Bratley’s algorithm, proposed to solve 1|`r`j,~dj|Cmax problem, is algorithm which uses branch and bound method. Problem is from class NP-hard and finding best solution is based on backtracking in the tree of all solutions. Number of solutions is reduced by testing availabilty of schedule after adding each task. For more details about Bratley’s algorithm see [Błażewicz01].

In Figure 7.3 the algorithm usage is shown. The resulting schedule is shown in Figure 7.4.

`TS = bratley(T,problem)`
```>> T = taskset([2 1 2 2]);
>> T.ReleaseTime = ([4 1 1 0]);
>> T.Deadline = ([7 5 6 4]);
>> p = problem('1|rj,~dj|Cmax');
>> TS = bratley(T,p);
>> plot(TS);```

Figure 7.4. Scheduling problem 1|`r`j,~dj|Cmax solving. Figure 7.5. Bratley’s algorithm - problem 1|`r`j,~dj|Cmax

5. Hodgson's Algorithm

Hodgson's algorithm is proposed to solve 1||ΣUj problem, that means it minimalize number of delayed tasks. Algorithm operates in two steps:

1. The subset Ts of taskset T, that can be processed on time, is determined.

2. A schedule is determined from the subsets Ts and Tn = T – Ts (tasks, that can not be processed on time).

Implementation: Apply EDD (Earliest Due Date First) rule on taskset T. If each task can be processed on time, then this is the final schedule. Else move as much tasks with the longest processing time from Ts to Tn as is needed to process each task from Ts on time. Then schedule subset Tn in an arbitrary order. Final schedule is [Ts Tn]. For more details about Hodgson's algorithm see [Błażewicz01].

In Figure 7.5 the algorithm usage is outlined. The resulting schedule is displayed in Figure 7.6.

`TS = alg1sumuj(T,problem)`
```>> T = taskset([7 8 4 6 6]);
>> T.DueDate = ([9 17 18 19 21]);
>> p = problem('1||sumUj');
>> TS = alg1sumuj(T,p);
>> plot(TS);```

Figure 7.6. Scheduling problem 1||ΣUj solving. Figure 7.7. Hodgson’s algorithm - problem 1||ΣUj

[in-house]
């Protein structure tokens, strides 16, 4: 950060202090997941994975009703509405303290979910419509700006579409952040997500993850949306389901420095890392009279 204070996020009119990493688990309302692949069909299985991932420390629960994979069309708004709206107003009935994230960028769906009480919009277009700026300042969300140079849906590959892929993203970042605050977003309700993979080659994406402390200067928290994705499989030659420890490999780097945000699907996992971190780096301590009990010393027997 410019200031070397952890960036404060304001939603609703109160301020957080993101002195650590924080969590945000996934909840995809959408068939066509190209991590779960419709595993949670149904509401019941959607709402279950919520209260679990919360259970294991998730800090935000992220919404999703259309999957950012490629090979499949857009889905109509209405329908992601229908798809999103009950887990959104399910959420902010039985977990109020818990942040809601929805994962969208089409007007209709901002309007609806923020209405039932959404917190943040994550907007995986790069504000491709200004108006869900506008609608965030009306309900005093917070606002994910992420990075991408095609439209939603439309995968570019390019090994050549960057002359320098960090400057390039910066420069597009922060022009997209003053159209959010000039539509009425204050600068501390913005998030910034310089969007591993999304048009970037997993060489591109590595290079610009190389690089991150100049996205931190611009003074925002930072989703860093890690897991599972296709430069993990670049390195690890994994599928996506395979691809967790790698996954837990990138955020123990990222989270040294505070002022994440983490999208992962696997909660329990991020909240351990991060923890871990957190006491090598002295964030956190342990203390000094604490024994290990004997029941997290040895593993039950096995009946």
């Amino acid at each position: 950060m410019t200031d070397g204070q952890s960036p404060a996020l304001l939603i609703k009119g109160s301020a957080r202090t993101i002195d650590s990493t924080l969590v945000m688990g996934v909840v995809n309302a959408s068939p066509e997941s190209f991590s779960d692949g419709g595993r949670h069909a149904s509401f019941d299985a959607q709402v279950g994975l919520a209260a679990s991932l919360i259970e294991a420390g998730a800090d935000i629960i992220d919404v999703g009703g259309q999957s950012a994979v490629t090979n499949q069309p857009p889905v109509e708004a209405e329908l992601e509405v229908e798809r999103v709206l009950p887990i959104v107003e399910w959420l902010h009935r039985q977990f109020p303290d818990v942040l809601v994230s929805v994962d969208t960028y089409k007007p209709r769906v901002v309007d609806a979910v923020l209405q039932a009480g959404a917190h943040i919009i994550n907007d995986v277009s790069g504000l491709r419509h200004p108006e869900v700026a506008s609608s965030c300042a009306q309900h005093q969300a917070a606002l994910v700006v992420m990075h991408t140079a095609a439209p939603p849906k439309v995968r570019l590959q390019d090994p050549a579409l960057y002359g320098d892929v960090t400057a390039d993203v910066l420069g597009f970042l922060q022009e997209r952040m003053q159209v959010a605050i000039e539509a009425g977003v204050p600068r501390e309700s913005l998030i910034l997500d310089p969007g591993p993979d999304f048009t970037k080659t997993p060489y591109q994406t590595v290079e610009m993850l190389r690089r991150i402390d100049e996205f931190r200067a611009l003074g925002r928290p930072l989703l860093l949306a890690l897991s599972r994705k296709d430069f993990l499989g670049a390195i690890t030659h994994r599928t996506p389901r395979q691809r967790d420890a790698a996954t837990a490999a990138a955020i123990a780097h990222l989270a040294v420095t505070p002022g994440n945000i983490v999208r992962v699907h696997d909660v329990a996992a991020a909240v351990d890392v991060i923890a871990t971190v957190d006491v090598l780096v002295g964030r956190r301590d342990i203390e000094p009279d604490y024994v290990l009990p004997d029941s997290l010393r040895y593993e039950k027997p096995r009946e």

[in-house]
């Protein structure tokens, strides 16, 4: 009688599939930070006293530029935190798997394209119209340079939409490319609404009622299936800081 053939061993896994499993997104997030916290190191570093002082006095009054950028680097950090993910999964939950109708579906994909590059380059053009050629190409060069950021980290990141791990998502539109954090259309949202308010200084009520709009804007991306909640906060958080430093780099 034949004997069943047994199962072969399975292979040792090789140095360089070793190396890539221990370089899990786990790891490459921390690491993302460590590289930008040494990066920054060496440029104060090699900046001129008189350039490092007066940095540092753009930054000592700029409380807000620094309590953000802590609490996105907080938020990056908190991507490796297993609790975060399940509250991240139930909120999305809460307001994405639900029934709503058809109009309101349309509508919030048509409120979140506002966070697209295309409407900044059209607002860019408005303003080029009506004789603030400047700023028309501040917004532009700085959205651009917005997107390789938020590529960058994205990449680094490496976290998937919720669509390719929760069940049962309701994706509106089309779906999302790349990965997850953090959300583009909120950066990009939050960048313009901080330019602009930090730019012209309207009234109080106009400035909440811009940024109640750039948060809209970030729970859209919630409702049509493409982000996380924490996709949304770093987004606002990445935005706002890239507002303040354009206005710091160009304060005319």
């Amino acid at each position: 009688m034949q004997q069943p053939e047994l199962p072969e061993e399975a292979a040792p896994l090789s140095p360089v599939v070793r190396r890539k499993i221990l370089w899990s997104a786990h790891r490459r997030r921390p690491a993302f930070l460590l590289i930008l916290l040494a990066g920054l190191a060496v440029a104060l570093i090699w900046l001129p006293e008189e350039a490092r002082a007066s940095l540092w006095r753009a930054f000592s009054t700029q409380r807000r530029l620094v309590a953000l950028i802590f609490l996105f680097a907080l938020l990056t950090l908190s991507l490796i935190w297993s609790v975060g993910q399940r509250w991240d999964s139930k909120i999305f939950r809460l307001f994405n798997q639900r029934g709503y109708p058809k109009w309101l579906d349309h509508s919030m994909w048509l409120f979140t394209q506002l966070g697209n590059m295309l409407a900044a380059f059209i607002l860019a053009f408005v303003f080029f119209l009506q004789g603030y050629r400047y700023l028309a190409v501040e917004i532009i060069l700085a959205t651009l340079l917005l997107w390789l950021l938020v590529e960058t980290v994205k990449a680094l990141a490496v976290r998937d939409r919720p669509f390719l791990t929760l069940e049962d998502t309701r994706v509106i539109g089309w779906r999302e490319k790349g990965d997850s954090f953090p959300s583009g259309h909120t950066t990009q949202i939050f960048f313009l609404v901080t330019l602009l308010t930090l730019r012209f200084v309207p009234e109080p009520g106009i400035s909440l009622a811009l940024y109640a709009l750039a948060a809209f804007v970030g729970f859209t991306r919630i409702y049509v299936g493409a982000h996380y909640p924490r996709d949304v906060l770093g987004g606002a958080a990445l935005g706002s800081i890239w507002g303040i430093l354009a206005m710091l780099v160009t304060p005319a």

6. Algorithm for Problem P||Cmax

This algorithm solves problem P||Cmax, where a set of independent tasks has to be assigned to parallel identical processors in order to minimize schedule length. Preemption is not allowed. Algorithm finds optimal schedule using Integer Linear Programming (ILP). The algorithm usage is outlined in Figure 7.7 and resulting schedule is displayed in Figure 7.8.

`TS = algpcmax(T,problem,processors)`
```>> T=taskset([7 7 6 6 5 5 4 4 4]);
>> T.Name={'t1' 't2' 't3' 't4' 't5' 't6' 't7' 't8' 't9'};
>> p = problem('P||Cmax');
>> TS = algpcmax(T,p,4);
>> plot(TS);```

Figure 7.8. Scheduling problem P||Cmax solving. Figure 7.9. Algpcmax algorithm - problem P||Cmax

7. McNaughton's Algorithm

McNaughton’s algorithm solves problem P|pmtn|Cmax, where a set of independent tasks has to be scheduled on identical processors in order to minimize schedule length. This algorithm consider preemption of the task and the resulting schedule is optimal. The maximum length of task schedule can be defined as maximum of this two values: max(`p`j); (∑`p`j)/m, where m means number of processors. For more details about Hodgson’s algorithm see [Błażewicz01].

The algorithm use is outlined in Figure 7.9. The resulting Gantt chart is shown in Figure 7.10.

`TS = mcnaughtonrule(T,problem,processors)`

```>> T = taskset([11 23 9 4 9 33 12 22 25 20]);
>> T.Name = {'t1' 't2' 't3' 't4' 't5' 't6' 't7' 't8' 't9' 't10' };
>> p = problem('P|pmtn|Cmax');
>> TS = mcnaughtonrule(T,p,4);
>> plot(TS);```

Figure 7.10. Scheduling problem P|pmtn|Cmax solving. Figure 7.11. McNaughton's algorithm - problem P|pmtn|Cmax

8. Algorithm for Problem P|rj,prec,~dj|Cmax

This algorithm is designed for solving P|`r`j,prec,~`d`j|Cmax problem. The algorithm uses modified List Scheduling algorithm List Scheduling to determine an upper bound of the criterion Cmax. The optimal schedule is found using ILP(integer linear programming).

In Figure 7.11 the algorithm usage is shown. The resulting Gantt chart is displayed in Figure 7.12.

`TS = algprjdeadlinepreccmax(T,problem,processors)`
```>> t1 = task('t1',4,0,4);
>> prec = [0 0 0 0 0;...
0 0 0 0 0;...
0 0 0 1 0;...
0 0 0 0 0;...
0 1 0 0 0];
>> T = taskset([t1 t2 t3 t4 t5],prec);
>> prob = problem('P|rj,prec,~dj|Cmax');
>> plot(TS);```

Figure 7.12. Scheduling problem P|`p`j,prec,~`d`j|Cmax solving. Figure 7.13. Algprjdeadlinepreccmax algorithm - problem P|`p`j,prec,~`d`j|Cmax

9. List Scheduling